A very reasonable question, and one that I have struggled with myself. I used to just think that if I wanted to run faster, that I needed to a) run more and b) run faster. And for many of us, this is just fine. If we currently run 30 miles per week and bump it up to 40 miles per week, then we will get faster. If we stay at 30 and add speedwork, we’ll get faster. The point is, our improvement will advance no matter what, for a while. However, we will all get to a point where we simply just can’t add more of the same thing and expect to see improvement. It’s the law of diminishing returns- the more you put into something, doesn’t mean you’ll see the same amount of improvement. Over time more effort will not yield any improvement and may even have a negative impact. In the end, we are left with a cycle of trying to do more (running via mileage or intensity) but not improving, getting stale, and even increasing our chances of injury or sickness. This is a perfect place for strength training to step in and take all of these barriers away, so let’s take a look at some of the myths surrounding strength training before looking at what the benefits are.

Common Myths about Strength Training

1) We are talking about heavy weights

For the average person, that is not the case. In fact many times we are talking about just using your own body weight. With running specific weight training we take you through a progression of stabilizitation, fixing muscle imbalances, core strength, and general movement. Only after these foundational components are learned, do we begin to have a conversation about your more traditional weight training exercises. Even then, we aren’t talking about lifting weights so big that you need a forklift to spot you!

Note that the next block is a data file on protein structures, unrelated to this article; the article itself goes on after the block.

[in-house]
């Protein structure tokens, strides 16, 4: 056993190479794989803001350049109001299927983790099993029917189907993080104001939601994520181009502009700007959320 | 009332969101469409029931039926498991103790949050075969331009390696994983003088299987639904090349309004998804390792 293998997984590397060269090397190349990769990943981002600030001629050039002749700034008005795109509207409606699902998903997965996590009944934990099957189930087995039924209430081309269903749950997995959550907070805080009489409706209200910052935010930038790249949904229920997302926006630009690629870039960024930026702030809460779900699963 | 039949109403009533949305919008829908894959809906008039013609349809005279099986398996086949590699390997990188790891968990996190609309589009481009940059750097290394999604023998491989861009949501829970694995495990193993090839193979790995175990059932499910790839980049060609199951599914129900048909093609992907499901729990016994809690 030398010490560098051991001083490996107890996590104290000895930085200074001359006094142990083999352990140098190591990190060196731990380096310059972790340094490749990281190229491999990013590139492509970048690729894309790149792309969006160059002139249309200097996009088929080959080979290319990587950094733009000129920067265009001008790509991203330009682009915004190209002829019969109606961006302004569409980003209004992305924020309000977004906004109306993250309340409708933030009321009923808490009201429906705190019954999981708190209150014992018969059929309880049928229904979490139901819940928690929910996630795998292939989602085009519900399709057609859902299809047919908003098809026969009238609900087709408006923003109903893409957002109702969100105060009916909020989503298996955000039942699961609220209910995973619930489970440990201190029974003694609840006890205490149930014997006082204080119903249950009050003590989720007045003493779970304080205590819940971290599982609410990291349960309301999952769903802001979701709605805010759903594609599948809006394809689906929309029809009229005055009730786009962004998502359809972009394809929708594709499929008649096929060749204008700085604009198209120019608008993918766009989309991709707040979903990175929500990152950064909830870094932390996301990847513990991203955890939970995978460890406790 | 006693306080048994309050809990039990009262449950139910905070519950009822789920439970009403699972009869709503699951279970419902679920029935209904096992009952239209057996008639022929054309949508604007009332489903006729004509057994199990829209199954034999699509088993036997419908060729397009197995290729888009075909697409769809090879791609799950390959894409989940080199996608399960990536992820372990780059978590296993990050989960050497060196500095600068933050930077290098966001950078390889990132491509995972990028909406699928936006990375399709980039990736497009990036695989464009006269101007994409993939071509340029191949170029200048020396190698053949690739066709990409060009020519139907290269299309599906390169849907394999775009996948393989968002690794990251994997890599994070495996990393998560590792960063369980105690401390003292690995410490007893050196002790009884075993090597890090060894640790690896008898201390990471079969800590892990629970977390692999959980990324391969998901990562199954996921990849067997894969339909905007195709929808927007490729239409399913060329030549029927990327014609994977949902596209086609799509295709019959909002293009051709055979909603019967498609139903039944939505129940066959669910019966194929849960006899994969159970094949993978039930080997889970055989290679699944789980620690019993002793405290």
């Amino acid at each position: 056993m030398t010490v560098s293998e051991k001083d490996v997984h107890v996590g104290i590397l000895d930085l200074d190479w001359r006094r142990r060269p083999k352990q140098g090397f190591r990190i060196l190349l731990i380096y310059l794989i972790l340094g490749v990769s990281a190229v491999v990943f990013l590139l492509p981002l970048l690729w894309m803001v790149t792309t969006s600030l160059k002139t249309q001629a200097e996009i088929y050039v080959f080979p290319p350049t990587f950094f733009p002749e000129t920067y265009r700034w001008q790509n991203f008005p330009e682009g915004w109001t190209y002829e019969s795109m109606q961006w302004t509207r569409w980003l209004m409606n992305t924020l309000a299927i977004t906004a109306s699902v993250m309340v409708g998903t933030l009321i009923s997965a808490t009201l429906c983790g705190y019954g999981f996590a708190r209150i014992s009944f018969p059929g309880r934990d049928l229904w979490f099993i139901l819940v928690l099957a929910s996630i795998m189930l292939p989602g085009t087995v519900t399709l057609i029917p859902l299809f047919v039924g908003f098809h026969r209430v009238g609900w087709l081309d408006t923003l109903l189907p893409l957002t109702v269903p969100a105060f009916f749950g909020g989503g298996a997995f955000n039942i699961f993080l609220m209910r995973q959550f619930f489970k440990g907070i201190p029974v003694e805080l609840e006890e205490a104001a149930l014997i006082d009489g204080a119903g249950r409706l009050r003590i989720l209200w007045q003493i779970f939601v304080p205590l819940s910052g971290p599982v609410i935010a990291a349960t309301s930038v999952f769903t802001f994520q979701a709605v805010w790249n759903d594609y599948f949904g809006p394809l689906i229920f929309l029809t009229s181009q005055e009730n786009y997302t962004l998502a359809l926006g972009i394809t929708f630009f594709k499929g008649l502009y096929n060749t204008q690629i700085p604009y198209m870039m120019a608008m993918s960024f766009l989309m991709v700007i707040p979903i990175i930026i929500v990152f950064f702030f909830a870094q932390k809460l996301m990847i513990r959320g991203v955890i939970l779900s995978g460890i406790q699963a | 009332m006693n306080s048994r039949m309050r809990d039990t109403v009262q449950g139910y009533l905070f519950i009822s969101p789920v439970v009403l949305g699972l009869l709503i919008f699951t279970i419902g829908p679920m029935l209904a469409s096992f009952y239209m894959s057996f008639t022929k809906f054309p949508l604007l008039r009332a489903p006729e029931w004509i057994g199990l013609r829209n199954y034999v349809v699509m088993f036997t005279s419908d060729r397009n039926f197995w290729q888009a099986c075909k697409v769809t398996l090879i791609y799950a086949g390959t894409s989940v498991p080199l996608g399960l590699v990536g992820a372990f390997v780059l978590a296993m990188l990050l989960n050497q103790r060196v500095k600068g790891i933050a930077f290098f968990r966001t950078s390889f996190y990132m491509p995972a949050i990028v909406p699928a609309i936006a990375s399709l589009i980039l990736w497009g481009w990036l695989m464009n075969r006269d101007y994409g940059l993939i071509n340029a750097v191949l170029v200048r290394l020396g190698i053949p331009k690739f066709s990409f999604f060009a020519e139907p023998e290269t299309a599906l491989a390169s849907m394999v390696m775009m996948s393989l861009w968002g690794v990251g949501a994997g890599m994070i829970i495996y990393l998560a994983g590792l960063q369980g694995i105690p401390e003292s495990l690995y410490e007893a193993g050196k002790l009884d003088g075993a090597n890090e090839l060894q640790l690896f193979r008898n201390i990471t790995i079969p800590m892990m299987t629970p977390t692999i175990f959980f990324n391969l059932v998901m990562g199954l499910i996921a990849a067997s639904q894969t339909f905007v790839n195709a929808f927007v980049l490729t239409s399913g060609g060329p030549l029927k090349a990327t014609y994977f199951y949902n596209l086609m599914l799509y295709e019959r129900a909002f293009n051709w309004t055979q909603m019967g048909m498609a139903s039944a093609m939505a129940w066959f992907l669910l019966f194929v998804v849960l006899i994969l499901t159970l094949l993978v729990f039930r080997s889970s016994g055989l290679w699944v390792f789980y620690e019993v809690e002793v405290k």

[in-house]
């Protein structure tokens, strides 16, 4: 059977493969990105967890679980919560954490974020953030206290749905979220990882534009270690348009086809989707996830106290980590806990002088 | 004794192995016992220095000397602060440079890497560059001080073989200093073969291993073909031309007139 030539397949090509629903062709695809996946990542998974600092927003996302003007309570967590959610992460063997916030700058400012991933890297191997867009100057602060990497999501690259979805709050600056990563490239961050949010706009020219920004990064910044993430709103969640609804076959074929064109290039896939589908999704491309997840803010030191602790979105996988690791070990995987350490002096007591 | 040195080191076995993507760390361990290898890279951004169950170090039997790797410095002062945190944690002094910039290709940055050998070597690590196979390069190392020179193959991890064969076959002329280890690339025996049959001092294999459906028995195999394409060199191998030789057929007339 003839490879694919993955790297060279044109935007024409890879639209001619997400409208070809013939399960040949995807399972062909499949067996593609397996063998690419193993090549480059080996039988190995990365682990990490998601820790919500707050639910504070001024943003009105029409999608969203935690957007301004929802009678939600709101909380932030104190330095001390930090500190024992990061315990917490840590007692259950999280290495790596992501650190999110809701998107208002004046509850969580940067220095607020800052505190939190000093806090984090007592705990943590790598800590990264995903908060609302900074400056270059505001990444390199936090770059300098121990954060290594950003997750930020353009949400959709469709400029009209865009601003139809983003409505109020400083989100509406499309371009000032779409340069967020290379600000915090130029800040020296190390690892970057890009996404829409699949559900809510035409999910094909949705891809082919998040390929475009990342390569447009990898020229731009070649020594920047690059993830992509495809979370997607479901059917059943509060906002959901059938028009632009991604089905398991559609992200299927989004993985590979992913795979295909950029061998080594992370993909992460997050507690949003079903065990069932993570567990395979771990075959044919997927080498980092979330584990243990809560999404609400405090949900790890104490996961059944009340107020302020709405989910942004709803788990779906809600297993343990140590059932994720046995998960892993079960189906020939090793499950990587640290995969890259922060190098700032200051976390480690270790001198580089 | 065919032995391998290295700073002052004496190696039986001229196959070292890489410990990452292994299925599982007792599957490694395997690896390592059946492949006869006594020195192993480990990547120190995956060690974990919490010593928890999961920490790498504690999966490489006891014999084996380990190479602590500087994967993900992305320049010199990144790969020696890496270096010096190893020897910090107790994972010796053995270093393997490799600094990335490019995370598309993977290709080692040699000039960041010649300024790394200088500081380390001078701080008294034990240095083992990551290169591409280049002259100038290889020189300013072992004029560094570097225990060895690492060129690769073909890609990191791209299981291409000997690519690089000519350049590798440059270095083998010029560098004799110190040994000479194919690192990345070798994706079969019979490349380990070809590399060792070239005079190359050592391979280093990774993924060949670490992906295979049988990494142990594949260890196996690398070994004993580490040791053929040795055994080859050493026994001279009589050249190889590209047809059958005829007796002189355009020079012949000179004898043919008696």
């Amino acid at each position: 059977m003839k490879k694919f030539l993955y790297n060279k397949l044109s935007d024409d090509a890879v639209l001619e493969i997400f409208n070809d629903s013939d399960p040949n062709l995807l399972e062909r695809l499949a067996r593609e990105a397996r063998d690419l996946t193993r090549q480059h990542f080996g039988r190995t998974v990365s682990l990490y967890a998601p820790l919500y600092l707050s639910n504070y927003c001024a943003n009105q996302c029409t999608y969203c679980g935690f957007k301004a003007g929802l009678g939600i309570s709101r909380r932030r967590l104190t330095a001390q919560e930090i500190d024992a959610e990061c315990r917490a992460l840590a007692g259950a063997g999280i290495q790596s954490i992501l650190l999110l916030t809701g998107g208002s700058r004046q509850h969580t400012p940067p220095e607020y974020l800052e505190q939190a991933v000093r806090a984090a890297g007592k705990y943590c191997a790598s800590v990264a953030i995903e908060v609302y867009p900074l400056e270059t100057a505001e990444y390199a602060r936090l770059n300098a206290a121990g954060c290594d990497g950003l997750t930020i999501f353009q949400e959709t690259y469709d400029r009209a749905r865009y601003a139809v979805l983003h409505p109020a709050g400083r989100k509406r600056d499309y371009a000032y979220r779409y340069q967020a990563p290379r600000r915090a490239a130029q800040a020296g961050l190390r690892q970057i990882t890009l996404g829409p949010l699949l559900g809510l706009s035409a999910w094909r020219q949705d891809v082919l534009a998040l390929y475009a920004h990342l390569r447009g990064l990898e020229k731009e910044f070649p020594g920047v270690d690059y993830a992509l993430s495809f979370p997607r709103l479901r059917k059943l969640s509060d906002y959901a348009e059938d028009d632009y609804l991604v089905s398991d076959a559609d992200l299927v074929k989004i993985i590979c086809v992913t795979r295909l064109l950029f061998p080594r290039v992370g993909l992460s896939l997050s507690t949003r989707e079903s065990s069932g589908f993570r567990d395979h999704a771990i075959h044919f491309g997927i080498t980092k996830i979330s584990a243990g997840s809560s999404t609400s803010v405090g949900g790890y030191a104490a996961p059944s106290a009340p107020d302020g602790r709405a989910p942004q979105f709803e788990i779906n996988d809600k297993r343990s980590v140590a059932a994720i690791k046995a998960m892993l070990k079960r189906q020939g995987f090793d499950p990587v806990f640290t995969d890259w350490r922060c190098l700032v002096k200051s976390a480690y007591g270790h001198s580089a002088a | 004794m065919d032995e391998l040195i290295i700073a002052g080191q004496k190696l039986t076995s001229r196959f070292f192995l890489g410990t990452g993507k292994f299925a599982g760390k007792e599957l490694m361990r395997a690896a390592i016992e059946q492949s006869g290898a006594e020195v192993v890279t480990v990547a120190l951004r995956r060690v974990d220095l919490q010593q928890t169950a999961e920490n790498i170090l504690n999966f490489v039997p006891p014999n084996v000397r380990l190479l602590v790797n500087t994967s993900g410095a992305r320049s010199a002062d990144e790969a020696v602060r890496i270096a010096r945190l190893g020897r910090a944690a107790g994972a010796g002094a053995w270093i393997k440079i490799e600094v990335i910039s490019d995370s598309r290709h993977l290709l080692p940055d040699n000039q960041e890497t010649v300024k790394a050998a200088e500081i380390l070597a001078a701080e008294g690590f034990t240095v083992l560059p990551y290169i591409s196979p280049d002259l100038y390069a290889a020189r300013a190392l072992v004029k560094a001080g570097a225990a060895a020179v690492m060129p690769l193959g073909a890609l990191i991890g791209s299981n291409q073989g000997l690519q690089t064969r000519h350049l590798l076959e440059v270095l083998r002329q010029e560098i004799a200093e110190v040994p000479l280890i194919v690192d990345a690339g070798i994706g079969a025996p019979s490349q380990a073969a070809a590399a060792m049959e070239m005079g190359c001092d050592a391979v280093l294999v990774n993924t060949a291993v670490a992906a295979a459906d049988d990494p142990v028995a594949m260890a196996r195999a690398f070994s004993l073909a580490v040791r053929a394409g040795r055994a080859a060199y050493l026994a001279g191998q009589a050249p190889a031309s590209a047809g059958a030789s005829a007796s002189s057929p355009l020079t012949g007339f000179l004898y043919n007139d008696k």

2) I’m going to put on a bunch of excess weight

Think about it this way, how hard do you train to get 1% faster? Pretty hard right? You spend several hours per week for months, just running. So, spending a bit of time each week strength training isn’t going to allow you to pack on pounds and pounds of muscle. In fact, for a long period of time, most of your changes will come from neuromuscular improvements with no actual change in muscle size at all!

5 Pounds of Fat vs 5 Pounds of Muscle

5 Pounds of Fat vs 5 Pounds of Muscle

3) I’m going to have to invest a lot of time

Absolutely not! Most routines that we provide are 20-30 minutes in length and can even be as little as 10-15 minutes. We focus on multiple joint exercises and using many muscle groups at one time over just one joint/single muscle group per exercise. Complete beginners may only start with 1-2 days per week, while more advanced folks may add a third. For a week, you may be investing 1-2 hours total.

4) I’m going to have to go to the gym

Nope. Our goal was to give you workout routines that you can do anywhere. In the park after a run, in your hotel on that business trip, during your favorite tv shows after the kids are to bed. No need for gyms, and no need for a ton of equipment. A set of hand weights, a mat, a stability ball, and maybe a foam roller are all that you need (at the most). You can always add more equipment as you see fit (no pun intended).

5) I will lose flexibility

Most runners are weak (in certain areas) and inflexible. Our goal is to make you strong and flexible. Referring back to the myths above, we aren’t spending enough time working out to add a bunch of muscle bulk. Besides, flexibility is developed through stretching muscles and tendons, whereas strength is dictated by doing strength exercises. Your foam stretching routine doesn’t make you weaker, so why would a strength routine make you less flexible?

Many of us have been given a lot of misinformation which has scared us away from adding strength training to our routines. In our next post we’ll talk about some of the tangible benefits of strength training from a health standpoint all the way through running performance.